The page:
A newspaper boy shouts the evening editions

Outside the door a newsboy yelled 'Starnoosstannerd!' I saw the poster flapping against his knees: LEGS. FRESH DISCOVERIES. [. . .] Outside the newsboy shoved the Standard into my face and yelled, 'Legs! 'Orrible revelations! All the winners! Legs! Legs!'

Period referred to: 1850s

Sound category: Economic > Costermongers and street traders

Title of work: London Labour and the London Poor

Type of publication: Social study

Author: Henry Mayhew

Year of publication: 1851

Page/volume number: Volume 1

A watercress girl

'I go about the streets with water-creases, crying, "Four bunches a penny, water-creases." I am just eight years old – that's all, and I've a big sister, and a brother, and a sister younger than I am.'

Period referred to: Early 1400s

Sound category: Economic > Costermongers and street traders

Title of work: London Lickpenny

Type of publication: Satirical poem

Author: Anonymous

Year of publication: c. 1410

Page/volume number: Not applicable

‘Hot peascods!’ one began to cry,
‘strawberry ripe!’ and ‘cherries in the rise!’

Then unto London I did me hie –
  Of all the land it beareth the prise!
'Hot peascods!' one began to cry,
  'Strawberry ripe!' and 'cherries in the rise!'
  One had me come near and buy some spice;
    Pepper and saffron, they gan me beede;
    But for lack of money I might not speed.

Then to the Cheap I gan me drawn,
  Where much people I saw for to stand;
One offered me velvet, silk, and lawn;
  Another he taketh me by the hand,
  'Here is Paris thread, the finest in the land'.
    I was never used to such things in deed,
    And, wanting money, I might not speed.

Then I went forth by London Stone,
  Throughout all Canwike Street:
Drapers much cloth me offered anon;
  Then comes me one, cried 'Hot sheep's feet!'
  One cried 'Mackerel!'; 'Rishes green!' another gan greet,
    One had me buy a hood to cover my head;
    But for want of money I might not speed.

['A lickpenny is someone or something that soaks up money. In this satirical poem the narrator, an out-of-towner (probably from the Midlands), comes to London to seek restoration for fraud but finds that without money it is impossible to get justice in London. And any money he might have he is relieved of.' – Jon E. Lewis in London: The Autobiography.]

Period referred to: Early 1700s

Sound category: Economic > Costermongers and street traders

Title of work: Amusements Serious and Comical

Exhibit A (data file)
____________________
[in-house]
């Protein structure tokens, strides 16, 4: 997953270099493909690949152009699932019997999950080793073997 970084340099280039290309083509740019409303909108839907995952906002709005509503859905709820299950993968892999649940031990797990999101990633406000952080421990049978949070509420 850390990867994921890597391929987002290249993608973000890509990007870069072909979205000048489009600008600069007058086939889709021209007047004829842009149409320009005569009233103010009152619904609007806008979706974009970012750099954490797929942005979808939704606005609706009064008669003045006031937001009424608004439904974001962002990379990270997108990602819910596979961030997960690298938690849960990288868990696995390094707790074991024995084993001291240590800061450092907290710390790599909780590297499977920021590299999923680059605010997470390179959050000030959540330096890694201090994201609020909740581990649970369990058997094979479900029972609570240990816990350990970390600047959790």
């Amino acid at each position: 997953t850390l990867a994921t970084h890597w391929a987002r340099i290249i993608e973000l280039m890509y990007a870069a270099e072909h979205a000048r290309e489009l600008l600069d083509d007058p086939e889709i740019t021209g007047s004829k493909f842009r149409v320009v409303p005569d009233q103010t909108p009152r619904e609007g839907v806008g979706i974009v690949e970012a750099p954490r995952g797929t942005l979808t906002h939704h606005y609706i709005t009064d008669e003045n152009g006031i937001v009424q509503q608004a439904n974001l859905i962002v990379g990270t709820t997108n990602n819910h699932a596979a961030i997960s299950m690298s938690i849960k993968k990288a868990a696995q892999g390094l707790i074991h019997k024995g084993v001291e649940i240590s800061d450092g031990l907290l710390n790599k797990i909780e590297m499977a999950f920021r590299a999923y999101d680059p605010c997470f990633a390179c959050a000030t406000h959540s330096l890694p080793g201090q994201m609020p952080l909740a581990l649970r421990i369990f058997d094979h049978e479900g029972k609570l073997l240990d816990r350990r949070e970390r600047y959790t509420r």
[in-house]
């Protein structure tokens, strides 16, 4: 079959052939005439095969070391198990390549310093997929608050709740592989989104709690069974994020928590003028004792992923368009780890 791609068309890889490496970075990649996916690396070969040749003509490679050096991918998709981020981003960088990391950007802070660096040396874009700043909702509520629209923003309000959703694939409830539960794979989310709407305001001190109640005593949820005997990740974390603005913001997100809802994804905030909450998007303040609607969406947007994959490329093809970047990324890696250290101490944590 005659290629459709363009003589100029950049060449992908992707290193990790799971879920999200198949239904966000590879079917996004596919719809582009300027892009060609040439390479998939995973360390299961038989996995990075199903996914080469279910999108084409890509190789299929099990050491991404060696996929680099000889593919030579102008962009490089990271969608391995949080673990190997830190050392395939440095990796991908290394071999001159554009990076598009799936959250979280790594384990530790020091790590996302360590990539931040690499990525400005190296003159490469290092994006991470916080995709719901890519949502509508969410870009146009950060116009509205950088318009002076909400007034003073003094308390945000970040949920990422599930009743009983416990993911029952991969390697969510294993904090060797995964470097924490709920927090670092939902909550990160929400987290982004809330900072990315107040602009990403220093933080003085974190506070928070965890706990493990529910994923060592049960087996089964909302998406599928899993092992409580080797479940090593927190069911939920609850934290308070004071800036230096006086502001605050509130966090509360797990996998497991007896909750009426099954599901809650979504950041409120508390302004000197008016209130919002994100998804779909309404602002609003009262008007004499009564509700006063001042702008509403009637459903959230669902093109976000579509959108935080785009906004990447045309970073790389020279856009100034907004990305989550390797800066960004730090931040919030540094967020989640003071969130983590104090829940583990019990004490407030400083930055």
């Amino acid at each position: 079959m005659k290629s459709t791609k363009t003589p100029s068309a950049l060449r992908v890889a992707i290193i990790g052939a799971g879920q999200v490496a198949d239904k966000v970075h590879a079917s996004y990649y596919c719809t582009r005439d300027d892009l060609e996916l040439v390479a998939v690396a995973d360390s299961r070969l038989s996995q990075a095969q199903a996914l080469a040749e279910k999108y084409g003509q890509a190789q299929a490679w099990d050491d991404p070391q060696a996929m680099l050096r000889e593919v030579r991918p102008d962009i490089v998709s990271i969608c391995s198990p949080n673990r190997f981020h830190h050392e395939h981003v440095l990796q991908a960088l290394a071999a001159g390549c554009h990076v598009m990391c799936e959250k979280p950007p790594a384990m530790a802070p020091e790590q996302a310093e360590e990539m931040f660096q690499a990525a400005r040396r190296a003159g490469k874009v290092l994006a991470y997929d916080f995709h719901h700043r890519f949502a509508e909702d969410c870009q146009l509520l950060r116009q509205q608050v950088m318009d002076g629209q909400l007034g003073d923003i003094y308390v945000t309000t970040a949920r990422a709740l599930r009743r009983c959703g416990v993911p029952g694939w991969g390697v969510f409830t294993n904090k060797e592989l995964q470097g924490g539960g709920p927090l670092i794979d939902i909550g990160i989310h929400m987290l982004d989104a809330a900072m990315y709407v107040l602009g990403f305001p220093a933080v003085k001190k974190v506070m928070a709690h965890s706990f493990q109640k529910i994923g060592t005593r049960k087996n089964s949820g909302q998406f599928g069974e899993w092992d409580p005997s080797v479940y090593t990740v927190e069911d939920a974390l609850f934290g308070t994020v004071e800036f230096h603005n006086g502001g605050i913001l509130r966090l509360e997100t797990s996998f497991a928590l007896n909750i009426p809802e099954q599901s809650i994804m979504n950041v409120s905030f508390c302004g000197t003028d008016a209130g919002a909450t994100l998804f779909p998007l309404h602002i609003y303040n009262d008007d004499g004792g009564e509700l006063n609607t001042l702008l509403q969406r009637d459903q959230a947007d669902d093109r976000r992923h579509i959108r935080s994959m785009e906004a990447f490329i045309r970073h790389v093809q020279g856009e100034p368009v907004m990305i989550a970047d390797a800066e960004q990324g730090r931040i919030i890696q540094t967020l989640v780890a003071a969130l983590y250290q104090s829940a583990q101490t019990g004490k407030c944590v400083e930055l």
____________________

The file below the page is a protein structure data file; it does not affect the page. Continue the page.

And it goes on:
Type of publication: Satire

Author: Thomas Brown

Year of publication: 1700

Page/volume number: Amusement III

‘One draws his Mouth up to his Ears, and Howls out, Buy my Flawnders

One Tinker Knocks, another Bawls, Have you Brass Pot, Iron Pot, Kettle, Skillet, or a Frying-Pan to mend: Whilst another Son of a Whore yells louder than Homer's Stentor, Two a Groat, and Four for Six Pence Mackarel. One draws his Mouth up to his Ears, and Howls out, Buy my Flawnders, and is followed by an Old Burly Drab, that Screams out the Sale of her Maids and her Sole at the same Instant [. . .] followed with the Vocal Musick of Kitchen-Stuff ha' you Maids.

Period referred to: 1850s

Sound category: Economic > Costermongers and street traders

Title of work: London Labour and the London Poor

Type of publication: Social investigation

Author: Henry Mayhew

Year of publication: 1851

Page/volume number: pp. 11-12, Volume 1

Henry Mayhew: The London street markets on a Saturday night

Little boys, holding three or four onions in their hand, creep between people, wriggling their way through every interstice, and asking for custom in whining tones, as if seeking charity. Then the tumult of the thousand differerent cries of the eager dealers, all shouting at the top of their voices, at one and the same time, is almost bewildering. 'So-old again,' roars one. 'Chestnuts all 'ot, a penny a score,' bawls another. 'An 'aypenny a skin, blacking,' squeaks a boy. 'Buy, buy, buy, buy, buy, buy – bu-u-uy!' cries the butcher. 'Half-a-quire of paper for a penny,' bellows the street stationer. 'An 'aypenny a lot ing-uns.' 'Twopence a pound grapes.' 'Three a penny Yarmouth bloaters.' 'Who'll buy a bonnet for fourpence?' 'Pick 'em out cheap here! three pair for a halfpenny, bootlaces.' 'Now's your time! beautiful whelks, a penny a lot.' 'Here's ha'p'orths,' shouts the perambulating confectioner. 'Come and look at 'em! here's toasters!' bellows one with a Yarmouth bloater stuck on a toasting-fork. 'Penny a lot, fine russets,' calls the apple woman: and so the Babel goes on.